New study links poor grades to class times

By JONATHAN PATTERSON | April 12, 2018

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PUBLIC DOMAIN The study showed the importance of schedules that align to your body clock.

In what is thought to be the largest ever study of its kind, researchers at the University of California, Berkeley and Northeastern Illinois University have reached an interesting conclusion concerning the battle between body clock and class schedule. 

The study, which divided the subject students into “night owls,” “daytime finches” and “morning larks” based on their activities on days they were not in class, compared the students’ class times with their academic performance. It concluded that students with class schedules clashing with their circadian rhythms receive lower grades. 

So for example, a “night owl” taking 8 a.m.’s would suffer from this effect, which is called “social jet lag” (SJL), a condition in which peak alertness times are at odds with work, school or other demands. 

Mark Wu, an associate professor of Neurology at Hopkins Medicine, shared his thoughts on the conclusions of this study.

“I think this is an interesting study, as it highlights an important yet underappreciated concept — that inherent differences in our circadian tendencies can have a significant impact on our performance, mood, and health,” Wu said in an interview with The News-Letter

The study finished after two years of tracking the online activity (the login information to be specific) of 14,894 students from 2014 through 2016 on the Northeastern Illinois University campus system. 

The co-author of the study, Benjamin Smarr, a postdoctoral fellow studying circadian rhythm disruptions at Berkeley, spoke about the results of the study in a press release.

“The majority of students were being jet-lagged by their class times, which correlated very strongly with decreased academic performance,” he said.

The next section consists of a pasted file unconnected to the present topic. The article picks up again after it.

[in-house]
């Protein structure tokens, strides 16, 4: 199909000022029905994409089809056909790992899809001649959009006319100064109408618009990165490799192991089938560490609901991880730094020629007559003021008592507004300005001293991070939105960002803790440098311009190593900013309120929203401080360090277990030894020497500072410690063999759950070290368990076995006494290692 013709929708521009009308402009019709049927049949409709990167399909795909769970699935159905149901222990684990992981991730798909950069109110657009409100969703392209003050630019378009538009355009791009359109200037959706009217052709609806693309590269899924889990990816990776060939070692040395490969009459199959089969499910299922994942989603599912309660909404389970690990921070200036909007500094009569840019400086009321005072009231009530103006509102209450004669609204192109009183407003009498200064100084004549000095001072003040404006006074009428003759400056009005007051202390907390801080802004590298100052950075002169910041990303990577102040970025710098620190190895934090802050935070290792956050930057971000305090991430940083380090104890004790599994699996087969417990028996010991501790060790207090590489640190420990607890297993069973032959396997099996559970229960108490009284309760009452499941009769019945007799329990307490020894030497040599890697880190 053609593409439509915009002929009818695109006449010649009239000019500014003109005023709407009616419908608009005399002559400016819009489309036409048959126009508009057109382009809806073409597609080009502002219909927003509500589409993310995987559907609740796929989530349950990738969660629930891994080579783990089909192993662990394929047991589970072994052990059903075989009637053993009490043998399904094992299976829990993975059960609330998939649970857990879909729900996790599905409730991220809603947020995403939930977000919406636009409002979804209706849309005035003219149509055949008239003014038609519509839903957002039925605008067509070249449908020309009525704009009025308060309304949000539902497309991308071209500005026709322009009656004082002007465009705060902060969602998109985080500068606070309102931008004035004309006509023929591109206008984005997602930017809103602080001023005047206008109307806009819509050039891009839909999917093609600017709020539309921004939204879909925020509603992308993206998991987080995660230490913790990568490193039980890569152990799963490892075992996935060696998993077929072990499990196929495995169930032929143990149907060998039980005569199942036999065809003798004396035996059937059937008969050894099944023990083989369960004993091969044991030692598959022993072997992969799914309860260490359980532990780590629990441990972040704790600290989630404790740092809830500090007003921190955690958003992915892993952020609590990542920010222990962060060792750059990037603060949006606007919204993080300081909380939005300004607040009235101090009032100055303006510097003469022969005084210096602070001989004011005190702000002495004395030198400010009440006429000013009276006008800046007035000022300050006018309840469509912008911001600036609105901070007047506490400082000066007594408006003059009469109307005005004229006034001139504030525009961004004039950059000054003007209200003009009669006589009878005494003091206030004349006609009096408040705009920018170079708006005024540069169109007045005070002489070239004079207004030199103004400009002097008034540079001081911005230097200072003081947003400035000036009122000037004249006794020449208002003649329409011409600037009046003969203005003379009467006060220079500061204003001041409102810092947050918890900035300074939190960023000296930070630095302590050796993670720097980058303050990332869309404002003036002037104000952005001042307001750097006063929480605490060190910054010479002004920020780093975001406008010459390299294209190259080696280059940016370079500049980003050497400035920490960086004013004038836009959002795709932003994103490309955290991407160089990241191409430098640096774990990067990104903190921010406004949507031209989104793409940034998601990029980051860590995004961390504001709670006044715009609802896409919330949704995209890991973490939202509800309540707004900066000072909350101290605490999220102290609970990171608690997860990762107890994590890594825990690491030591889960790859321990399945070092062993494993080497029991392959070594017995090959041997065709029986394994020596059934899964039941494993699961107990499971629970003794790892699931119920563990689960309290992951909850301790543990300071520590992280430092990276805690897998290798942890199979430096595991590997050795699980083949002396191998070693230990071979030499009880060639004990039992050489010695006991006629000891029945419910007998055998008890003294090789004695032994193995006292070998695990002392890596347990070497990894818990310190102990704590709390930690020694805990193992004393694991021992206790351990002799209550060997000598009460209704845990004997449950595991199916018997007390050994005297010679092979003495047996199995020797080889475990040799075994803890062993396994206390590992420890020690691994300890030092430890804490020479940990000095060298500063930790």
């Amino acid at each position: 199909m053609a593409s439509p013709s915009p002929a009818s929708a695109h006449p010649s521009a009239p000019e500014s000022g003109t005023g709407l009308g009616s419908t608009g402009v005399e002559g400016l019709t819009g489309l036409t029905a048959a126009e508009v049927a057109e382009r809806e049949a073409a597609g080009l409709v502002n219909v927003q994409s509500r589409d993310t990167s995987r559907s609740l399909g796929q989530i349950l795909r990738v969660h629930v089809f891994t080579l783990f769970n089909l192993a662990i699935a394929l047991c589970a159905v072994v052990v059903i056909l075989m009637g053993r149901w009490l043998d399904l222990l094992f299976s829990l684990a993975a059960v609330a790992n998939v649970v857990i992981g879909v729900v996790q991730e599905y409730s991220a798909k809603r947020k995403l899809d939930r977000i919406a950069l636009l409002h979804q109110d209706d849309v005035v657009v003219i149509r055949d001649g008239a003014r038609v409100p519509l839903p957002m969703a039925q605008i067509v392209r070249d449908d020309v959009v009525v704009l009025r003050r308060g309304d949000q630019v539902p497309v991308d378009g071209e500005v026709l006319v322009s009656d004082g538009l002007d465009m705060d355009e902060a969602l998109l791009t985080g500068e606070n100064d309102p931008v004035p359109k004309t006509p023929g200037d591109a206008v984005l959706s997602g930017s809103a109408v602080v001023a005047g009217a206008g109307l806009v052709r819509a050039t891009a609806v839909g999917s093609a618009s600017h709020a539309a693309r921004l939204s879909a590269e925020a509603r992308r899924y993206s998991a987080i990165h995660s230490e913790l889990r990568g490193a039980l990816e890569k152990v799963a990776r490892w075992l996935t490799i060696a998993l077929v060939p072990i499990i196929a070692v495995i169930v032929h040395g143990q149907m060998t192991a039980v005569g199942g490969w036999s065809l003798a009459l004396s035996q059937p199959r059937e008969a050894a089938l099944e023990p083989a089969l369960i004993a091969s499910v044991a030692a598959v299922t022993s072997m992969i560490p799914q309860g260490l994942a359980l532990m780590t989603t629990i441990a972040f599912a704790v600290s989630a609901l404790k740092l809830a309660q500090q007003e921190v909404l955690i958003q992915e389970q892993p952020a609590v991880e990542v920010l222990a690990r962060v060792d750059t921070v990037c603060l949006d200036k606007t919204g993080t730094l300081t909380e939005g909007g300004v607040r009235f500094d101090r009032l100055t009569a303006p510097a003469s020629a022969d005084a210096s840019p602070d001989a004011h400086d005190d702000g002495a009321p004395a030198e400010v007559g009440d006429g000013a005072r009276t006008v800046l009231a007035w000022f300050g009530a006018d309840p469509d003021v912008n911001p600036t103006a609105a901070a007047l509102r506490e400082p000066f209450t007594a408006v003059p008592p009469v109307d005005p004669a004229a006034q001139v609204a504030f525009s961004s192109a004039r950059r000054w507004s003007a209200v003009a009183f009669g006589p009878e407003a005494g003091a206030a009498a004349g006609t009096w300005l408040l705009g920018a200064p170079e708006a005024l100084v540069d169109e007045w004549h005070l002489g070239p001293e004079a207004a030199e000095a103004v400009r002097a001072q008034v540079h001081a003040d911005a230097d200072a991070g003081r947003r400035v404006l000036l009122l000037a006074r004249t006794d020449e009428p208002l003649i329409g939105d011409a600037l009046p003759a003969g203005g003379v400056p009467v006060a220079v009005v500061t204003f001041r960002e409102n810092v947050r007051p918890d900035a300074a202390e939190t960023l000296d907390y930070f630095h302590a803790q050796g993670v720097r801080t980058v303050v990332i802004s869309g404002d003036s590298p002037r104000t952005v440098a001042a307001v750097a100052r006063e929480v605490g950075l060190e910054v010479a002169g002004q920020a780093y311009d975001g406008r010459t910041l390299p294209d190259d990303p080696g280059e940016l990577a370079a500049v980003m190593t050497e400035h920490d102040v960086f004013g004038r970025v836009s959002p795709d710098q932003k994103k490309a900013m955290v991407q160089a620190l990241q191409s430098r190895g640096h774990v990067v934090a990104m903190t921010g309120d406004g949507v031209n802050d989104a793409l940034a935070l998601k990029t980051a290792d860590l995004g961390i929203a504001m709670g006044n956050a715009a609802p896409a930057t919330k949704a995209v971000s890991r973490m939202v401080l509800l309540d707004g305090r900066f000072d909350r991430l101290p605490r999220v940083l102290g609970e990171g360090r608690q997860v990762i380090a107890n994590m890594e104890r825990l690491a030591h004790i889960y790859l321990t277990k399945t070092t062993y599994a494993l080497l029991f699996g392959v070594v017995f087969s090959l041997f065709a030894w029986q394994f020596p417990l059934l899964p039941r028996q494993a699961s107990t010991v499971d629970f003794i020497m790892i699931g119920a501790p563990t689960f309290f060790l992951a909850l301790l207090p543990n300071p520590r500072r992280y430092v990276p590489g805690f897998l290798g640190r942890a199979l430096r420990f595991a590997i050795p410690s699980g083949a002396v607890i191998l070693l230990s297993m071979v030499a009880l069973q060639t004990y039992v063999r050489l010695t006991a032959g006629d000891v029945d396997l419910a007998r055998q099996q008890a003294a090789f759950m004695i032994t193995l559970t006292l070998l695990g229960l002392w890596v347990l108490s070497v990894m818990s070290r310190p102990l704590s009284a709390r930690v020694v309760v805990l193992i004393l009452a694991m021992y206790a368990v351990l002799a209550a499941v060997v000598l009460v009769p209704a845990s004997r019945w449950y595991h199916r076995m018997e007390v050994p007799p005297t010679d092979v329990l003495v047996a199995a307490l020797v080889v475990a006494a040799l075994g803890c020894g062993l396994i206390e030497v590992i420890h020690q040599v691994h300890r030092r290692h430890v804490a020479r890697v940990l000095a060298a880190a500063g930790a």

It should also be noted that in addition to hampering academic performance, SJL has been linked to obesity and excessive alcohol and tobacco use. 

Aaron Schirmer, an associate professor of Biology at Northeastern Illinois University and the study’s other co-lead author, focused on the positives in the same press release.

“If a student can structure a consistent schedule in which class days resemble non-class days, they are more likely to achieve academic success,” Schirmer said.

However, constructing that consistent schedule for most students may be harder than it sounds, since the effects of social jet lag are wide-ranging. 

The effects were felt across all three groups in the study. Although night owls appear to be plagued the most severely, being unable to truly work at their best during any time of day, forcing all students to go to be earlier is not the solution for everyone.

The study also showed that, like night owls taking morning classes, daytime finches and morning larks are met with the effects of social jet lag when taking later classes. 

Of all the students studied, less than half had schedules that were in sync with their body clocks. Yet, on the bright side, the study did show that among the minority with ideally-synched schedules, grades were in fact higher. 

On the flip side, 50 percent of the students in the study were taking classes before they were fully alert, and another 10 percent of students had peaked in daily performance before their classes actually began. 

That being said, it should be noted that the study does not definitively prove social jet lag directly leads to lower grades.

“While interesting, the study is observational, and so it would be important to demonstrate that aligning circadian tendencies with the students’ classwork improved their performance,” Wu said. 

Again one might think going to bed earlier is the obvious solution to the problem explored by this study.

“Rather than admonish late students to go to bed earlier, in conflict with their biological rhythms, we should work to individualize education, so that learning and classes are structured to take advantage of knowing what time of day a given student will be most capable of learning,” Smarr said. 

Another point Wu mentioned was that one must recognize the importance of the circadian rhythm.

“Circadian tendencies can be effectively addressed in sleep clinic. So if individuals are struggling with the timing of their school or work, it would be worthwhile to see a sleep medicine physician,” Wu said.

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